This year, NPR and other media outlets caught wind of a relatively new education model called “flipping,” which is really just an adaptation of blended learning. In a traditional classroom, instructors use class time to lecture and disseminate support materials. Students then review these materials and complete any assignments at home, on their own time. With some luck, teachers will review those assignments in class the following day, or at least host office hours so that they can field questions and offer support.
“Flipping” defies these conventions. In this method, teachers and professors use online media to deliver notes, lectures and related course materials. Students review these materials at home and at their own pace. Classroom periods are then transformed into hands-on work periods where the teacher–who will have already delivered his or her lecture digitally–is free to field questions, engage class-wide discussions or offer other means of support. According to Mary Beth Hertz of the George Lucas Educational Foundation, “flipping” reinforces student-centered learning, allowing students to master content in an individual way. But is it effective?
Can blended learning–whatever the application–truly transform education as we know it?
Does Blended Learning Work?
Not all students learn the same way. This is not a particularly novel concept, but it is an important one. The tech publication PFSK notes that even early childhood education programming, like Sesame Street, recognizes this, and therefore design programming in a way that reaches auditory, visual and kinetic learners alike. Students never outgrow their learning styles, so why do traditional college classrooms fail to engage all of them?
This is blended learning’s real strength: it transforms a largely transmissive method of teaching–say, a professor lecturing for what feels like an eternity–into a truly interactive one. It sounds ideal on paper, but does it work? A 2010 meta-analysis published by the U.S. Department of Education suggests it does. According to the report, students exposed to both face-to-face and online education were more successful than students entirely in one camp or the other.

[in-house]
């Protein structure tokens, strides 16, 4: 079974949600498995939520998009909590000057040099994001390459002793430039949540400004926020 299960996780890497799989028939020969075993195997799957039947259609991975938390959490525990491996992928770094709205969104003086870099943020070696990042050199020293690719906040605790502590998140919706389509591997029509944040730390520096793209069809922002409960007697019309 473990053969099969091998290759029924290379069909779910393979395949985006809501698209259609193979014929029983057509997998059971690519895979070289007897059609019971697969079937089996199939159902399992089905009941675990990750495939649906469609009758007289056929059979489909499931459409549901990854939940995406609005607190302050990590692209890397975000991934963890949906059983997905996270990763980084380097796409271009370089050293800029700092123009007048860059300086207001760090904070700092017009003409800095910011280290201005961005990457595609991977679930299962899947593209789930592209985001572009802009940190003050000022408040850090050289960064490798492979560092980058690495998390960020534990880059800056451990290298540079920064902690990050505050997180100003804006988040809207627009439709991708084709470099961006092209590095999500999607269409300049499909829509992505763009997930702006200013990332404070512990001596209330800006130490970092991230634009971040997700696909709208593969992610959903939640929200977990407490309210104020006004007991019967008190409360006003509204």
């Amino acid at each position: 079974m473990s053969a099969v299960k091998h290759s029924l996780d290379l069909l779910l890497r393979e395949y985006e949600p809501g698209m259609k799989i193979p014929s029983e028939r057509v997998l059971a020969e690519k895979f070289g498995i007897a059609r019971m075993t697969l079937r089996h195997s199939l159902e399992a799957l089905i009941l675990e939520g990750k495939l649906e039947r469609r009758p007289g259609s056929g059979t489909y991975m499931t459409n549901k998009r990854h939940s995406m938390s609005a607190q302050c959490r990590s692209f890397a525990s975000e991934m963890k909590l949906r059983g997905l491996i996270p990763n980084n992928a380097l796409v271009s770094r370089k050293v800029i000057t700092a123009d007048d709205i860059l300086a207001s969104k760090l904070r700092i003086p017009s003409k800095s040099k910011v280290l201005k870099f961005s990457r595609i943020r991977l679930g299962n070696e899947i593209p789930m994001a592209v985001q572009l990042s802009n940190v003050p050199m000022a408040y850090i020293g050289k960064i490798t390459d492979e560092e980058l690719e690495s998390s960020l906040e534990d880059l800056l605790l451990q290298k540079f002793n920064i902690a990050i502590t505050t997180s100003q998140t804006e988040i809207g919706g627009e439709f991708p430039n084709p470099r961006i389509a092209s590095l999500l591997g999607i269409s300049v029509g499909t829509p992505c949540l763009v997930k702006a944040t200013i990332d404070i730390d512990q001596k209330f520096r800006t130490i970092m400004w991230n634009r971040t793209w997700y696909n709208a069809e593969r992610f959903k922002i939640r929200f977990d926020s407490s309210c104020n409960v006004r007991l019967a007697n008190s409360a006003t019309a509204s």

Is There A Catch?
Of course, no educational model is one-size-fits-all, and some hybrid classrooms are probably more effective than others. According to a scientific literature review published by the Australasian Society for Computers in Learning in Tertiary Education, a number of factors impact the success of hybrid learning. Teachers must be committed to and well trained in blended and hybrid education and its technologies, and students must have a clear understanding of what is expected of them in this new environment.
As blended learning becomes more common, schools and professors will likely understand and implement it better. Yet even now, early in the game, blended education shows promise, making this an exciting time to be a student.
This is a cross-post from onlineschools.com; image attribution flickr users celtkeene2 and andrewstarwarz